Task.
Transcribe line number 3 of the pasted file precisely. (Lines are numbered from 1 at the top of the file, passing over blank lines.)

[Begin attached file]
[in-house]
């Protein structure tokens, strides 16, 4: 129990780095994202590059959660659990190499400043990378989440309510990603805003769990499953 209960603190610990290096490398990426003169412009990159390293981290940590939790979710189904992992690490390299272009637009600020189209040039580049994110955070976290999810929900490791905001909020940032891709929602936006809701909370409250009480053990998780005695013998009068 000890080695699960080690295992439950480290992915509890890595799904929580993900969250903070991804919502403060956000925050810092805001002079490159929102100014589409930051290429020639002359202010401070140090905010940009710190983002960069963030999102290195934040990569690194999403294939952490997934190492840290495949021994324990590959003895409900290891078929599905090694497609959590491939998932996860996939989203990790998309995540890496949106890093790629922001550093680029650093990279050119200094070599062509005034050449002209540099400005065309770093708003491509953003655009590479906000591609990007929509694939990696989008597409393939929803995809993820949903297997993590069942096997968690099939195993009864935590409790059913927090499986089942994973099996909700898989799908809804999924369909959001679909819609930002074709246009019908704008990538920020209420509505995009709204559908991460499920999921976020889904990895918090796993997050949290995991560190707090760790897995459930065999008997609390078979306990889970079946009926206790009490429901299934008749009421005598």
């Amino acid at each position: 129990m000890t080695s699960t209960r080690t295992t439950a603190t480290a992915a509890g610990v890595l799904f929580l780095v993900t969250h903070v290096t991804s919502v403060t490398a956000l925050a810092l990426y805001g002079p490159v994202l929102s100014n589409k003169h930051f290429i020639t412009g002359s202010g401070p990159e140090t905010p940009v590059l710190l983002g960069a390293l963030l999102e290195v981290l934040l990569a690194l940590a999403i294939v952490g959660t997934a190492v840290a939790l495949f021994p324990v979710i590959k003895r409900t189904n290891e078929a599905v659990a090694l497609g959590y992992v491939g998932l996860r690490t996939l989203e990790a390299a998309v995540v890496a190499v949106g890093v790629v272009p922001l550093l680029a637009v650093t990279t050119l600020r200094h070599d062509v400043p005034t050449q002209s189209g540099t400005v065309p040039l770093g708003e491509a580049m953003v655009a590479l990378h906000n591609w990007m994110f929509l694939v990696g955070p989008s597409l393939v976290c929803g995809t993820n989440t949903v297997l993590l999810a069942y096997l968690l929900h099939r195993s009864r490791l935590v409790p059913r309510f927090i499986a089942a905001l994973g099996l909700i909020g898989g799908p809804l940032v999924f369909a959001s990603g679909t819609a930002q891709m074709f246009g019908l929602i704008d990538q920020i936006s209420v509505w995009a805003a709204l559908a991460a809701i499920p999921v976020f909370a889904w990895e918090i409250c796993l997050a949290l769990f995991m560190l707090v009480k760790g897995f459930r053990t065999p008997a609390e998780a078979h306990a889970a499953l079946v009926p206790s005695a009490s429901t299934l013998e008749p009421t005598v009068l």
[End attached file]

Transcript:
């Amino acid at each position: 129990m000890t080695s699960t209960r080690t295992t439950a603190t480290a992915a509890g610990v890595l799904f929580l780095v993900t969250h903070v290096t991804s919502v403060t490398a956000l925050a810092l990426y805001g002079p490159v994202l929102s100014n589409k003169h930051f290429i020639t412009g002359s202010g401070p990159e140090t905010p940009v590059l710190l983002g960069a390293l963030l999102e290195v981290l934040l990569a690194l940590a999403i294939v952490g959660t997934a190492v840290a939790l495949f021994p324990v979710i590959k003895r409900t189904n290891e078929a599905v659990a090694l497609g959590y992992v491939g998932l996860r690490t996939l989203e990790a390299a998309v995540v890496a190499v949106g890093v790629v272009p922001l550093l680029a637009v650093t990279t050119l600020r200094h070599d062509v400043p005034t050449q002209s189209g540099t400005v065309p040039l770093g708003e491509a580049m953003v655009a590479l990378h906000n591609w990007m994110f929509l694939v990696g955070p989008s597409l393939v976290c929803g995809t993820n989440t949903v297997l993590l999810a069942y096997l968690l929900h099939r195993s009864r490791l935590v409790p059913r309510f927090i499986a089942a905001l994973g099996l909700i909020g898989g799908p809804l940032v999924f369909a959001s990603g679909t819609a930002q891709m074709f246009g019908l929602i704008d990538q920020i936006s209420v509505w995009a805003a709204l559908a991460a809701i499920p999921v976020f909370a889904w990895e918090i409250c796993l997050a949290l769990f995991m560190l707090v009480k760790g897995f459930r053990t065999p008997a609390e998780a078979h306990a889970a499953l079946v009926p206790s005695a009490s429901t299934l013998e008749p009421t005598v009068l």